Discussion in 'Fencing Discussion' started by sdubinsky, Mar 2, 2015.
What was used before then? What was the switch like?
My understanding is that George Masin created the rating system. I believe this was back in the 80's (or earlier), but not entirely certain of the year.
70s at least. I started fencing in the mid-80s, and people were already complaining about ratings inflation.
To answer the first question, according to a paper written by George Masin in 2010 (available on Fencing.net through a link included in post #5 of this thread), the current system dates back to 1956, when A, B and C ratings replaced the previous system which included "Senior", Junior" "Novice" and "Prep" (terms which apparently had different meanings back then). D and E ratings were added in the early-80's (probably around 1982 - IIRC it was about the same time the USFA replaced the AFLA), follow shortly thereafter by the introduction of systematic decay of ratings (prior to that ratings had pretty much been for life).
George did propose a numeric system based on the ELO rating system used in Chess back in the mid-90's (and I believe still promotes it from time to time) however it has never been adopted.
As far as the second question is concerned - that predates me (although I do remember the introduction of D and E - prior to that most local events consisted almost entirely of U's, as opposed to now when only half the fencers may be U's ).
I recall there also used to be an 'XA' (i.e., ex-A) classification for former A-classified fencers who had retired from regular competition.
To be pedantic, these are not ratings. They are classifications. The point of a classification is to help the competition organizers properly seed the tournament at the outset. The sole goal of the classification system is to help seed the event (and to determine the event's strength). Of course, people can and should display their classification proudly. But never forget the whole point of it.
The D and E came in because it was actually quite hard to earn even a C classification. So local competitions would have 2As, 4Bs, 5Cs and 30Us. You get the top fencers seeded into their pools, but then you look around and see folks who've been fencing for years and you (the organizer) know they're darned good, but they're all randomly shuffled among the other U's. Then the fencers complain, "Hey, how come so-and-so is in my pool? And why did Bill there get such an easy pool?"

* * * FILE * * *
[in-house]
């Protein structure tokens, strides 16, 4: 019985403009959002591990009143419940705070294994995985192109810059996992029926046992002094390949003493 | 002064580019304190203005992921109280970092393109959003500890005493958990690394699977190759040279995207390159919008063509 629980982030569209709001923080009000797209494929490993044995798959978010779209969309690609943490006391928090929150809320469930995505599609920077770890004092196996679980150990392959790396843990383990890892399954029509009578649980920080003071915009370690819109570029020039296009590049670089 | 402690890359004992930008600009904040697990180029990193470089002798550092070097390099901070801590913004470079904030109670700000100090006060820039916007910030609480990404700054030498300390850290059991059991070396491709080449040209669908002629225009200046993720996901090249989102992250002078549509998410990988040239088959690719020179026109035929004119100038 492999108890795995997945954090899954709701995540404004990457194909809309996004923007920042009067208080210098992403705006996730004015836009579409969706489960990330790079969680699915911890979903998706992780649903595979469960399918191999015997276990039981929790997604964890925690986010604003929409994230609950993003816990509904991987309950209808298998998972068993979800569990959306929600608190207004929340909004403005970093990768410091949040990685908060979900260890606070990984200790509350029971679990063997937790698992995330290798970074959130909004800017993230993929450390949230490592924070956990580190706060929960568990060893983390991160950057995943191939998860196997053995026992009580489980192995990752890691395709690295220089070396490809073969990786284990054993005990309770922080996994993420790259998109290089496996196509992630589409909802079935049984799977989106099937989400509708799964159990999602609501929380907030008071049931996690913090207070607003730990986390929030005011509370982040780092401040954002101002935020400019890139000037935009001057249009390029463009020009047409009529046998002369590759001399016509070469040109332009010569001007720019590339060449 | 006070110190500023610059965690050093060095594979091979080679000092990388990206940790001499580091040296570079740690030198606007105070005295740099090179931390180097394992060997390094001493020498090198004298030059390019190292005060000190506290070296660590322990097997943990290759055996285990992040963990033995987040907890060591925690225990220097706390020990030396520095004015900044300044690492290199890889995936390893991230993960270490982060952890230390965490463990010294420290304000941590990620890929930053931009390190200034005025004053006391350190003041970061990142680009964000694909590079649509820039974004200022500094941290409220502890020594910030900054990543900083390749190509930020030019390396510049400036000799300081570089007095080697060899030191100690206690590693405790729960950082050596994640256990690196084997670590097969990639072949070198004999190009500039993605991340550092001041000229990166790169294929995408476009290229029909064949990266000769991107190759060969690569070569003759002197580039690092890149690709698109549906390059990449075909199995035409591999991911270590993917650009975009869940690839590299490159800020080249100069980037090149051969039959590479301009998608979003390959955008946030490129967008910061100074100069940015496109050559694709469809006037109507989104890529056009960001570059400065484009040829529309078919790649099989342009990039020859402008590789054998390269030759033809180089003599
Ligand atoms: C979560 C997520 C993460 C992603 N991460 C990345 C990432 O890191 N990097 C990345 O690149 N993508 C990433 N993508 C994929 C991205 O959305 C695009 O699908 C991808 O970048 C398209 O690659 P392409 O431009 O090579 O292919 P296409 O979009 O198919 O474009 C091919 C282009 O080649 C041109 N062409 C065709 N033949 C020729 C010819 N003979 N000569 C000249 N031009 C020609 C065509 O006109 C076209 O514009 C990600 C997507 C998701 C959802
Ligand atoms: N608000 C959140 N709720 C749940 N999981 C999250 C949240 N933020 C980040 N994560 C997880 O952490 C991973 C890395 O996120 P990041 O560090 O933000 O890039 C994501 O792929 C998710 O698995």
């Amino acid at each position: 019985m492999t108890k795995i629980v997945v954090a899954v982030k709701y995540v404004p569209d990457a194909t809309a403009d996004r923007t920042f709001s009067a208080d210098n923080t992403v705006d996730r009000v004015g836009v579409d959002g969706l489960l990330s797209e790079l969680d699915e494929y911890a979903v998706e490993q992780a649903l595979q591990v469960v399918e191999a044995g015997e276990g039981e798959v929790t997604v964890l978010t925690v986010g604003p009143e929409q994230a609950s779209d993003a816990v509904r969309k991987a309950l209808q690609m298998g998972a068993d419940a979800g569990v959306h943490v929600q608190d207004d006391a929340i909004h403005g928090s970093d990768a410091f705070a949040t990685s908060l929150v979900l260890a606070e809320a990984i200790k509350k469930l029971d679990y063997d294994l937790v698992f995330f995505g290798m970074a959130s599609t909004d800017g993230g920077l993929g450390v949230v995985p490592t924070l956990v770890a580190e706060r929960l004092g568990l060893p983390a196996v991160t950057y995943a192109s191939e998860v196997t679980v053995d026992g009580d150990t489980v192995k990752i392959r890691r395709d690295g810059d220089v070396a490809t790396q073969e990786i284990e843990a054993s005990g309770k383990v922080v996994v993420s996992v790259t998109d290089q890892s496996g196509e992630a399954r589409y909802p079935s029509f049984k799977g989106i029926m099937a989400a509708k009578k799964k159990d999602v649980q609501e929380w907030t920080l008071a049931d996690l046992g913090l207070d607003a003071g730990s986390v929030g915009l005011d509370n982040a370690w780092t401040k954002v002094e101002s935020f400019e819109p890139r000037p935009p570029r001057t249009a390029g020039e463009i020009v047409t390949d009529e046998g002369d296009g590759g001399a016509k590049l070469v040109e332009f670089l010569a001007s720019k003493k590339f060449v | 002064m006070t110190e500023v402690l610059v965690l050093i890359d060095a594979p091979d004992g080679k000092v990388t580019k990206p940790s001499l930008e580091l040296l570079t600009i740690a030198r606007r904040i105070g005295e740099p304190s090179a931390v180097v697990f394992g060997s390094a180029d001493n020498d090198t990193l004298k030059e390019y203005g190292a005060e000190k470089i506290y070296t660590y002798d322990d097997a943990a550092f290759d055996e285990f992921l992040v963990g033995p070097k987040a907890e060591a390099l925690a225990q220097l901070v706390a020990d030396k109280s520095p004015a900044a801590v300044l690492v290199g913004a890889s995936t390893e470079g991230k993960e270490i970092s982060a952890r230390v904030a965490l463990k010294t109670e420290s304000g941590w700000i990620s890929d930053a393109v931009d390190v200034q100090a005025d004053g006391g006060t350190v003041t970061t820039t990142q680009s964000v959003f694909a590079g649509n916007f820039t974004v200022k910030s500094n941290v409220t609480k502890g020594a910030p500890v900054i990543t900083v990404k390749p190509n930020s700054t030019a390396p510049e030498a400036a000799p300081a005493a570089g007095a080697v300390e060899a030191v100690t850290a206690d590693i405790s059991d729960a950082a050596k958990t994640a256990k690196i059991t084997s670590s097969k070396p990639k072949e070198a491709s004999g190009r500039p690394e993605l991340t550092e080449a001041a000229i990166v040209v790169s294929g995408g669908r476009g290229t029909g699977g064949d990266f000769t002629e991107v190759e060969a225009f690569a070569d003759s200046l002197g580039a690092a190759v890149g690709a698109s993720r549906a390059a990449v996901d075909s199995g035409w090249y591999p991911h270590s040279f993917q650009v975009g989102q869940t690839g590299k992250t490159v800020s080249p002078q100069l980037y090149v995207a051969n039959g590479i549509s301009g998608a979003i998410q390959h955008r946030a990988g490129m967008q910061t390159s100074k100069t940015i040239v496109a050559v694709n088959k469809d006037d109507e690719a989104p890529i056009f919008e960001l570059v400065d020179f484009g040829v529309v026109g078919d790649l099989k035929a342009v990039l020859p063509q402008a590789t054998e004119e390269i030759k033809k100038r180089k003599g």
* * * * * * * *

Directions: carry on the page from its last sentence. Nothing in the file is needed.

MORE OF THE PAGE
You can say what you want about classifications vs. ratings but in addition to seeding, these things are also used to qualify/disqualify fencers for different events e.g. D1 (C&Over), D2(C&Under), D3(D&Under), etc.
We are all very fortunate that this never happens any more.
In early times, there were only two ratings: alive or dead. OLD SCHOOL!!
Thanks for polluting a potentially interesting thread with your useless garbage.
Oh, I forgot "Grumpy Douche"
It made me laugh.
Granted, old school ratings would be of little use in seeding a competition.
Reminds me of a scene from Errol Flynn's ADVENTURES OF DON JUAN (1948):
King Phillip III:
"We consider Don Lorca the greatest living duelist in Spain."
"That's certainly the mark of a good duelist, you majesty - to be living."
That being said, I agree that it might not be the most useful standard to use for seeding.
Well, that's actually putting the cart before the horse. It is because we have a convenient tool to use to create intermediate level events that we have intermediate level events.
We could use other methods to create intermediate level events. For example, after you have competed in 10 events, you can fence in the Div III competition. Once you have competed in 50 events, you are no longer eligible for Div III, but can compete in Div II. Once you have competed in 100 events, you can compete in Div I events. We can use any number of ways to create event categories. We just choose to use the classification, which is essential only for seeding, as a way to create additional events.
We could do a lot of things, but what we actually do is use classifications to qualify fencers for events, in addition to seeding those events. We *could* also use a different way to seed events, but we don't.
Aye, there's the rub
seems any talk of alternative seeding methods is shouted down, even by those who acknowledge the current method is not the most effective.
If the organization understood how to use technology better, then a method that took more into account than your best result in recent memory might make sense. However, if the railstation site is any indication, we need to keep low tech.
Given the number of recent threads related to qualification errors at events which did use alternate methods just to determine qualification (much less seeding) I tend to agree.
We do use alternative seeding methods at high levels, you know. Points.
What is it not the most effective at doing?
All the technology in the world won't overcome the bad effects of, for example, a seeding system that punishes you for fencing. Quantum computing wouldn't fix that. Monopole magnet drive heads running on solid unobtanium disks wouldn't fix that. Predictable bad effects are predictable, no?
Separate names with a comma.